Fly in amber imaged using ZEISS Xradia Versa X-ray microscope both without (left) and with (right) propagation phase contrast which captures interfaces between sample components with different refractive index.

  • 2D section from reconstructed 3D dataset of mouse lung tissue
    2D section from reconstructed 3D dataset of mouse lung tissue

    2D section from reconstructed 3D dataset of mouse lung tissue imaged using ZEISS Xradia Versa X-ray microscope. Both images were generated from the same dataset. Reconstruction of the 3D data was done using classical reconstruction
    (left: FDK method) and deep learning reconstruction (right: ZEISS DeepRecon).

    2D section from reconstructed 3D dataset of mouse lung tissue imaged using ZEISS Xradia Versa X-ray microscope. Both images were generated from the same dataset. Reconstruction of the 3D data was done using classical reconstruction
    (left: FDK method) and deep learning reconstruction (right: ZEISS DeepRecon).

  • Fly in amber
    Fly in amber

    Fly in amber imaged using ZEISS Xradia Versa X-ray microscope both without (left) and with (right) propagation phase contrast which captures interfaces between sample components with different refractive index.

    Fly in amber imaged using ZEISS Xradia Versa X-ray microscope both without (left) and with (right) propagation phase contrast which captures interfaces between sample components with different refractive index.

Uncover Minute Details

Advanced Acquisition and Reconstruction Options

Visualize smaller details from your X-ray imaging by reconstructing your 3D tomography data using Deep Learning approaches. This provides a significant reduction in noise in your images. ZEISS DeepRecon can increase your imaging throughput by 4-10 times and at the same time significantly reduces noise to uncover structures that were otherwise obscured.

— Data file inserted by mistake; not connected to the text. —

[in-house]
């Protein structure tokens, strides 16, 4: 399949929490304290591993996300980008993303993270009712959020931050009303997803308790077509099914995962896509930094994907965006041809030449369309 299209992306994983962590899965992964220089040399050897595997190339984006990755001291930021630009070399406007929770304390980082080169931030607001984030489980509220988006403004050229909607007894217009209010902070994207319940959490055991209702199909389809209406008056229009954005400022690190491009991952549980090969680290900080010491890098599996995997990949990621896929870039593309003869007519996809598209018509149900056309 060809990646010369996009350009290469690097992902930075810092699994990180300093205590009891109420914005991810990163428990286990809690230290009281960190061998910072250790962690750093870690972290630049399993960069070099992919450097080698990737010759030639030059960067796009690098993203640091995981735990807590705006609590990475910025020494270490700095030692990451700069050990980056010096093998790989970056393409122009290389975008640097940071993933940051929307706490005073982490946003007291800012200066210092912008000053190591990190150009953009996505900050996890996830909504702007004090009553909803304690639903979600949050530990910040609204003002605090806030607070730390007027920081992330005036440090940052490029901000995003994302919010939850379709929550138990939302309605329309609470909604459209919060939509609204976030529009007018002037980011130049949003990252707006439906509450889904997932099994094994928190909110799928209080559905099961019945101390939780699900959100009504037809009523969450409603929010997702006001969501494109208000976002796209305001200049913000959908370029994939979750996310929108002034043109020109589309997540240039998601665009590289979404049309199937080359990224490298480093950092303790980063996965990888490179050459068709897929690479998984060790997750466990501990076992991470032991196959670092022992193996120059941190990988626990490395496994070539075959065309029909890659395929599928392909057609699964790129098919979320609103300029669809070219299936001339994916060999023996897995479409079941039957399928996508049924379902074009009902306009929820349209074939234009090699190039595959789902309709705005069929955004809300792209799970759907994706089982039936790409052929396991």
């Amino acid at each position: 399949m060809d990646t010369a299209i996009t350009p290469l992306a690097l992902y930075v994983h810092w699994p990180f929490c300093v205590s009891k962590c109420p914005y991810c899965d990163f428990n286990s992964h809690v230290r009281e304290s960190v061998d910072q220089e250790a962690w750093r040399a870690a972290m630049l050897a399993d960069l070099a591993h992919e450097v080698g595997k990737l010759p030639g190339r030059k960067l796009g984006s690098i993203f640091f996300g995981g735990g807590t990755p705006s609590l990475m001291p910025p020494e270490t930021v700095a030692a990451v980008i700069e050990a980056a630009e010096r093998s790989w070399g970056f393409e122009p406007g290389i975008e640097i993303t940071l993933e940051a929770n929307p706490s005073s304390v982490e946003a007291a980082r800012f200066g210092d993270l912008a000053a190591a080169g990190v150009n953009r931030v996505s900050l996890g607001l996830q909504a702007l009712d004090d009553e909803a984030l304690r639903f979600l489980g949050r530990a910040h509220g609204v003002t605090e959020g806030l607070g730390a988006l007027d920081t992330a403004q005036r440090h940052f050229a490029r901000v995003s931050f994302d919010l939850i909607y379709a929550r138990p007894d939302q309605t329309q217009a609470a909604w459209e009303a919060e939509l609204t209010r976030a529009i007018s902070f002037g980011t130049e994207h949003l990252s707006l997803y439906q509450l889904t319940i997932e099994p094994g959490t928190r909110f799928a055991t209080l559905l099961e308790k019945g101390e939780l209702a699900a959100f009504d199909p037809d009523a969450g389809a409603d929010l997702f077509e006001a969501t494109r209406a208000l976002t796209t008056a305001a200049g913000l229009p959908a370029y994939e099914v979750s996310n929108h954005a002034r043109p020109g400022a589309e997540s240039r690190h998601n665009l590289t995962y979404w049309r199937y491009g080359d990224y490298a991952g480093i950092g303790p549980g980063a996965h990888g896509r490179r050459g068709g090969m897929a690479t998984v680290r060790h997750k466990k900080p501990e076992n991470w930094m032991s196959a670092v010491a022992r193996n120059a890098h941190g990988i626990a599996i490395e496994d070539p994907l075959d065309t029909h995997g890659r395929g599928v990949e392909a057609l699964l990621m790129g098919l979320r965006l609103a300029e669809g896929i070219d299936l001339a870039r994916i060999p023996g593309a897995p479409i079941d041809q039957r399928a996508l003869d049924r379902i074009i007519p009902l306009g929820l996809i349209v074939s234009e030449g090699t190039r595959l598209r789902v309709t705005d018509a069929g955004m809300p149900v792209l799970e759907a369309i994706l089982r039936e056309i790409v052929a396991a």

In addition, X-ray imaging possibilities in unstained specimens with little to no density differences can be maximized using phase contrast imaging. Refractive index interfaces like membranes become visible when captured with phase contrast without the need for stain. For specimens where the use of contrast enhancing stain is impractical, phase contrast imaging provides the chance for high image quality.

Two osteocyte cells inside lacunae of the canalicular network of an adult human iliac trabecular bone.
Two osteocyte cells inside lacunae of the canalicular network of an adult human iliac trabecular bone.

Two osteocyte cells inside lacunae of the canalicular network of an adult human iliac trabecular bone. Imaged using ZEISS Xradia Ultra.
Courtesy of R. Recker, Creighton University, USA

Two osteocyte cells inside lacunae of the canalicular network of an adult human iliac trabecular bone. Imaged using ZEISS Xradia Ultra.
Courtesy of R. Recker, Creighton University, USA

Extending the Reach of Non-destructive Imaging to the Nanoscale

With resolution down to 50 nm, the ZEISS Xradia Ultra X-ray microscope provides non-destructive imaging possibilities at resolutions otherwise unachievable outside the synchrotron. With both absorption and Zernike phase contrast acquisition modes, you can image a diverse range of specimens using both stained and unstained sample preparation protocols. Whether your goal is studying cellular and subcellular structure, looking at nanoparticle uptake, biomaterial nanostructure or non-destructively exploring your specimen with nano resolution, ZEISS Xradia Ultra provides unique possibilities.

  • Bear jaw (120 mm x 200 mm) imaged from full jaw to micron-scale view of jaw-tooth interface.
    Bear jaw (120 mm x 200 mm) imaged from full jaw to micron-scale view of jaw-tooth interface.